Australia inches closer to compelling access to US data under CLOUD Act

If finalised, the agreement will mean service providers in the United States can respond directly to electronic data requests issued by Australian enforcement agencies for data critical for the 'prevention, detection, investigation, and prosecution of serious crime'.

The United States and Australia have entered into formal negotiations for a bilateral agreement under the U.S. Clarifying Lawful Overseas Use of Data Act (the CLOUD Act), with US Attorney General William Barr and Minister for Home Affairs Peter Dutton calling the move the first step towards "significantly boosting law enforcement cooperation", with "strong protections for rule of law, privacy, and civil liberties".

Free PDF

Australia’s encryption laws: An insider’s guide

Australia now has world-first encryption laws. This guide explains what the laws can do, what they cannot do, and how Australia ended up here.

Read More

The CLOUD Act creates a legal framework regulating how law enforcement can access data across borders.

If the agreement is finalised and approved, service providers in Australia and the US will be able to respond to lawful orders from the other country for access to "electronic evidence".

A bilateral CLOUD Act agreement would enable Australian law enforcement to serve domestic orders for communications data needed to combat serious crime directly on US-based companies, and vice versa.

Read also: Why Australia is quickly developing a technology-based human rights problem (TechRepublic)

Barr said the agreement will create a process for providing access without fear of "running afoul of restrictions on disclosure, and thus provide more access for both countries to providers holding electronic evidence that is crucial in today's investigations and prosecutions".

"The CLOUD Act was created to permit our close foreign partners who have robust protections for privacy and civil liberties, such as Australia, to enter into executive agreements with the United States," Barr said. 

"The United States looks forward to working with the Australian government on this agreement, which will enhance each country's ability to fight crime by allowing faster access to data needed for quick-moving investigations. By increasing the effectiveness of investigations and prosecutions of serious crime, including terrorism, in both countries, citizens of both countries will be safer."

Dutton, meanwhile, touted the move towards an agreement as one that will help Australia's efforts in the "prevention, detection, investigation, and prosecution of serious crime", a similar justification for the introduction of Australia's encryption legislation.

"Current processes for obtaining electronic information held by service providers in other countries risk loss of evidence and unacceptable delays to criminal justice outcomes," he said.

"When police are investigating a terrorist plot or serious crime such as child exploitation, they need to be able to move forward without delay, but within the law -- and the CLOUD Act strikes exactly that balance."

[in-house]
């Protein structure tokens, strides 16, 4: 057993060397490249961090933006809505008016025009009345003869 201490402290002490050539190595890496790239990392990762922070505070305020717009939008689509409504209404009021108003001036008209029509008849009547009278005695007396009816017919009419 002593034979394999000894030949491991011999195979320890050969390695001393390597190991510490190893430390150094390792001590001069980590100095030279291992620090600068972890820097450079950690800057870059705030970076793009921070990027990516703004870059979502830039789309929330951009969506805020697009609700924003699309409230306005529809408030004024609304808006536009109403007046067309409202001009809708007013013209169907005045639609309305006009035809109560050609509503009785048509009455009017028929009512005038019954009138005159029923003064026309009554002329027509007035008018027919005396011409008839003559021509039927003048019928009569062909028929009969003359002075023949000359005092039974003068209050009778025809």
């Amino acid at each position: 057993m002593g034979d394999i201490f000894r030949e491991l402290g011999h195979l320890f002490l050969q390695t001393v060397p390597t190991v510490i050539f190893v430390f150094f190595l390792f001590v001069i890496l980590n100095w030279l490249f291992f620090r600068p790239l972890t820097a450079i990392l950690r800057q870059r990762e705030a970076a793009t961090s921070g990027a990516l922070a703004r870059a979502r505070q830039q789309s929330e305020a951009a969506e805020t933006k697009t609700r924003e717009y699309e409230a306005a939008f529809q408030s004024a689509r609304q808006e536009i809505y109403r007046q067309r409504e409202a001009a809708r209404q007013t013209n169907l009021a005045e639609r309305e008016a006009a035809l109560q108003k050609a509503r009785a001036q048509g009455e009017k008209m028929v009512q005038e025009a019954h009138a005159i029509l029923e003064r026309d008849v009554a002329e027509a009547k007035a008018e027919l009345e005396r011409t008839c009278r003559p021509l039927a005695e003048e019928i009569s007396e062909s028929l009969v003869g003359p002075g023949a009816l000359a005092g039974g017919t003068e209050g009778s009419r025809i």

Highlighting concerns to the Parliamentary Joint Committee on Intelligence and Security's encryption law review in July, the Law Council of Australia said the country's encryption laws were unlikely to be compatible with the CLOUD Act, as well as the European Union's General Data Protection Regulation,

The Law Council said at the time that Australian law enforcement would have to continue seeking data through the slower mutual legal assistance treaties (MLAT), rather than via the expedited service the CLOUD Act would offer.

"The Law Council considers that the current law in Australia as it relates to storing and accessing telecommunications data will be insufficient to allow Australia to qualify for entry into an 'executive agreement' with the US," the Council said.

If a bilateral agreement can be agreed upon, the CLOUD Act would provide an alternative expedited framework for obtaining the data in comparison to the MLA process. Barr's department says the CLOUD Act addresses delays in the MLA process by providing a new route for trusted partner countries to obtain electronic data.

Read more: Encryption laws to run up against CLOUD Act and GDPR: Law Council

The Law Council's reasoning in July was that Australia fell foul of the need for orders to US companies to be "specific and identify the relevant individual, account, address or personal device or another specific identifier", as well as the fact that US companies cannot be compelled to break US law.

"In this context, the requirements under the Assistance and Access Act and the CLOUD Act clearly differ, as the US law does not allow for the mandating of the decryption of data as is now permitted under Australian law," it said.

The Council also said irrespective of the amendments introduced by the Assistance and Access Act in Australia, the provisions of the CLOUD Act would not allow US service providers to provide technical assistance beyond their existing obligations under the Communications Assistance for Law Enforcement Act.

"Therefore, even under the existing MLAT scheme a US service provider could not be compelled to comply with a TCN or a TAN issued under the Assistance and Access Act," it added.

RELATED COVERAGE